A New Alliance among Israel, India, the U.S., and the UAE Can Reshape Western Asia

During his visit to the Middle East last month, President Biden attended a summit of what has come to be known as the I2U2: a four-way forum involving Jerusalem, New Delhi, Washington, and Abu Dhabi. Dov Zakheim presents the historical background of the relations of each country with the others, and then looks to the future:

This new quad evokes parallels to the Indo-Pacific quad consisting of the U.S., India, Japan, and Australia. . . . In particular, like the Indo-Pacific quad, I2U2 is not a military alliance, nor does it explicitly target any particular country.

Indeed, the four partners of I2U2 do not have a common adversary. Whereas the U.S. and Israel see Iran as a major threat—an existential threat in Israel’s case—the UAE maintains trade and diplomatic ties with Iran while India is ambivalent about Iran.

India’s relationship with Iran is cordial but complicated. India stopped importing Iranian oil in 2019 due to America’s “maximal sanctions” on Tehran. Iran also resents India’s close ties with Israel, while India is uneasy about the implications of the recently finalized Iran-China strategic partnership, which has a significant military component. India also is concerned about Iranian support for the Houthis [in Yemen], given its close ties to both the Emirates and the Saudis, who have been the targets of Houthi missile attacks.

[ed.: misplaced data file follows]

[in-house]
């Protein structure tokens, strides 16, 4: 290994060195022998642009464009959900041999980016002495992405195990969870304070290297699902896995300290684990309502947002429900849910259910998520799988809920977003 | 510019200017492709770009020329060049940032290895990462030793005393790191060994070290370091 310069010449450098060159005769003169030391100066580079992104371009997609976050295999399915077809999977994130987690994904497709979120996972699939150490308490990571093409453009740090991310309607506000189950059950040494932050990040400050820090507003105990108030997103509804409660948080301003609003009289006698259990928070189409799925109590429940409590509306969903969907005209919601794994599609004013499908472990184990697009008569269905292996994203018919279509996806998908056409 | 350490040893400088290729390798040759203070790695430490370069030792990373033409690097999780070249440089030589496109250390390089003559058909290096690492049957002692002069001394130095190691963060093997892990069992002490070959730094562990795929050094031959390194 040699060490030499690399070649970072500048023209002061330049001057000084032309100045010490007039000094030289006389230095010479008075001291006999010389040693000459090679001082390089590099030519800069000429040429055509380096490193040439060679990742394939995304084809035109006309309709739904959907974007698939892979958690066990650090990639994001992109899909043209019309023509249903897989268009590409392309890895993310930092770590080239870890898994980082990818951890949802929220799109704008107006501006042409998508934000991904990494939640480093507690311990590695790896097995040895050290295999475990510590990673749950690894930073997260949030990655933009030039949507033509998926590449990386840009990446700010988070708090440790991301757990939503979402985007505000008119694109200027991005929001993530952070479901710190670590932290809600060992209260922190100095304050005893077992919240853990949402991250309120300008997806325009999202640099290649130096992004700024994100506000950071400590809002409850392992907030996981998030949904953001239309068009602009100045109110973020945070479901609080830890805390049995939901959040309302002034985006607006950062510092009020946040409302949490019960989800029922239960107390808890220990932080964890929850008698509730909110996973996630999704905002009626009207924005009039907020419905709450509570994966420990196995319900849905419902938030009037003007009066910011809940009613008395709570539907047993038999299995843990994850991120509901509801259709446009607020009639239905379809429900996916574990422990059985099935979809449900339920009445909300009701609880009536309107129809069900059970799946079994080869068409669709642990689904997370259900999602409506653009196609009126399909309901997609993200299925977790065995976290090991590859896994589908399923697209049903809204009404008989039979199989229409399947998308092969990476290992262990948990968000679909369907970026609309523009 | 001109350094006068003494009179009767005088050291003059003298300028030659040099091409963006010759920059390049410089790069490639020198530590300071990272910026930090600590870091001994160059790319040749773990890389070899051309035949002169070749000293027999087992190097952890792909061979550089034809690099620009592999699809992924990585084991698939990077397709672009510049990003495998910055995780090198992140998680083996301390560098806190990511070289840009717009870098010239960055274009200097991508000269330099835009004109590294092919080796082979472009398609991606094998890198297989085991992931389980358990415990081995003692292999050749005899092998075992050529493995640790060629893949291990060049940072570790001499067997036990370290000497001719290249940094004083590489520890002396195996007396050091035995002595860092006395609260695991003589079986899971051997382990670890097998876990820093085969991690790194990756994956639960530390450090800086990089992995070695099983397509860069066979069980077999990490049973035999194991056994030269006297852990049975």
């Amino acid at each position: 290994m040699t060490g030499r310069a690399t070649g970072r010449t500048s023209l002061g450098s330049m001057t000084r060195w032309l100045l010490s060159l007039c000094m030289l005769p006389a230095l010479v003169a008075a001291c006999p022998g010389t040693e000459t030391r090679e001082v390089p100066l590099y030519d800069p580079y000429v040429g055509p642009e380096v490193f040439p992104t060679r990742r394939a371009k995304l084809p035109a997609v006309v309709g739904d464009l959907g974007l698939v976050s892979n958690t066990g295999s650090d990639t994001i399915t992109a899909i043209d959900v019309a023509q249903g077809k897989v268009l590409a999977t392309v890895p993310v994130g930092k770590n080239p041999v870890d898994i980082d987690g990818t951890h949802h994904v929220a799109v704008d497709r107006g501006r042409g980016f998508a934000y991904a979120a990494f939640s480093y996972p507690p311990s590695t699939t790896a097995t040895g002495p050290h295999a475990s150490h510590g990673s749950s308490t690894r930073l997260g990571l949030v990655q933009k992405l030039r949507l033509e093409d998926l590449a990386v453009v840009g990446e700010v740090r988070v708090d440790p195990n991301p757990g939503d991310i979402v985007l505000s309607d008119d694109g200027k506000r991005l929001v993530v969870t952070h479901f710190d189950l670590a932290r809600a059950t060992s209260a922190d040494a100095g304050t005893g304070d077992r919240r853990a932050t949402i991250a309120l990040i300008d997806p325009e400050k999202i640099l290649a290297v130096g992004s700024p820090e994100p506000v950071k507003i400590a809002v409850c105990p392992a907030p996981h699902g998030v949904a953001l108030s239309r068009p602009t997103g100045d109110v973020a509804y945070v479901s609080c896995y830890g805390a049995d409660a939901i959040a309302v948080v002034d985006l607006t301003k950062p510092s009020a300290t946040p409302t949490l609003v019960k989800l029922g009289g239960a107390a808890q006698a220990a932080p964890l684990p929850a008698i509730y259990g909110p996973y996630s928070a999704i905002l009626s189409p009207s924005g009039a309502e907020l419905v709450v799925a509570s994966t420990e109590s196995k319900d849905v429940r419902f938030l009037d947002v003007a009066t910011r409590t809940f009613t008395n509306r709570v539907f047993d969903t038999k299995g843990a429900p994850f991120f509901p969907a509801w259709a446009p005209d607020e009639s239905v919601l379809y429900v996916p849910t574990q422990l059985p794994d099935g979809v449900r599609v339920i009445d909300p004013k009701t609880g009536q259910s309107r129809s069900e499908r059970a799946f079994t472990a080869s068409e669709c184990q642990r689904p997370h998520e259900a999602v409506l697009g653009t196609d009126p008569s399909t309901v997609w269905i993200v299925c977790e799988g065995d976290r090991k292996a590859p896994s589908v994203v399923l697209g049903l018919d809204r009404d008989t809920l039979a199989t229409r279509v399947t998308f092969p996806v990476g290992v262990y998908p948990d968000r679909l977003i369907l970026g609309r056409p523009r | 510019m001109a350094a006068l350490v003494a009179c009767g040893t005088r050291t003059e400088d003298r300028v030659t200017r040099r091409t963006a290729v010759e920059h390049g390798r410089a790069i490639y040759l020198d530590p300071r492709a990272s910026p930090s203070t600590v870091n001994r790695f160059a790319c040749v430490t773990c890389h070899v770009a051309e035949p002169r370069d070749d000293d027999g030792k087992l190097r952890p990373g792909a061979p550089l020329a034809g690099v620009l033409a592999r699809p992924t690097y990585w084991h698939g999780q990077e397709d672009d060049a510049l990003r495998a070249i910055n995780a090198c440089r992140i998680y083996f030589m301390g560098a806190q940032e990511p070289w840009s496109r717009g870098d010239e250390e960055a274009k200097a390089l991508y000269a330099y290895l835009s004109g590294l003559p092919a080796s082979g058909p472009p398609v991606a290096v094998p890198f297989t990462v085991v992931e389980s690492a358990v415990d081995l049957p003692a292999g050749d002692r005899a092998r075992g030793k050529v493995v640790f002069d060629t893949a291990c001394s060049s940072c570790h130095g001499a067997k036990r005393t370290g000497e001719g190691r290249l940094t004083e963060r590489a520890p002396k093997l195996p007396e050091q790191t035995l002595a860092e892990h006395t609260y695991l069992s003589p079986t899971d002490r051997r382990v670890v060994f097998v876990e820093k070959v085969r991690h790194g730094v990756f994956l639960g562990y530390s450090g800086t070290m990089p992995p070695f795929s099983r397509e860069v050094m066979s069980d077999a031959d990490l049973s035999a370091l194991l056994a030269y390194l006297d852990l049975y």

At the I2U2 summit, the four countries committed to new cooperation in high-tech, initially on clean energy and food security. At least for the foreseeable future, coordinated military partnership, as opposed to bilateral arrangements between any two of the four countries, is off the table. Nevertheless, . . . the new I2U2 quad may see a tighter military partnership with the passage of time—especially if, as many anticipate, Iran will develop a nuclear bomb that will most certainly destabilize the region.

Read more at Jerusalem Strategic Tribune

More about: Abraham Accords, India, Israel diplomacy, Israel-India relations, U.S. Foreign policy, United Arab Emirates

Hamas’s Hostage Diplomacy

Ron Ben-Yishai explains Hamas’s current calculations:

Strategically speaking, Hamas is hoping to add more and more days to the pause currently in effect, setting a new reality in stone, one which will convince the United States to get Israel to end the war. At the same time, they still have most of the hostages hidden in every underground crevice they could find, and hope to exchange those with as many Hamas and Islamic Jihad prisoners currently in Israeli prisons, planning on “revitalizing” their terrorist inclinations to even the odds against the seemingly unstoppable Israeli war machine.

Chances are that if pressured to do so by Qatar and Egypt, they will release men over 60 with the same “three-for-one” deal they’ve had in place so far, but when Israeli soldiers are all they have left to exchange, they are unlikely to extend the arrangement, instead insisting that for every IDF soldier released, thousands of their people would be set free.

In one of his last speeches prior to October 7, the Gaza-based Hamas chief Yahya Sinwar said, “remember the number one, one, one, one.” While he did not elaborate, it is believed he meant he wants 1,111 Hamas terrorists held in Israel released for every Israeli soldier, and those words came out of his mouth before he could even believe he would be able to abduct Israelis in the hundreds. This added leverage is likely to get him to aim for the release for all prisoners from Israeli facilities, not just some or even most.

Read more at Ynet

More about: Gaza War 2023, Hamas, Israeli Security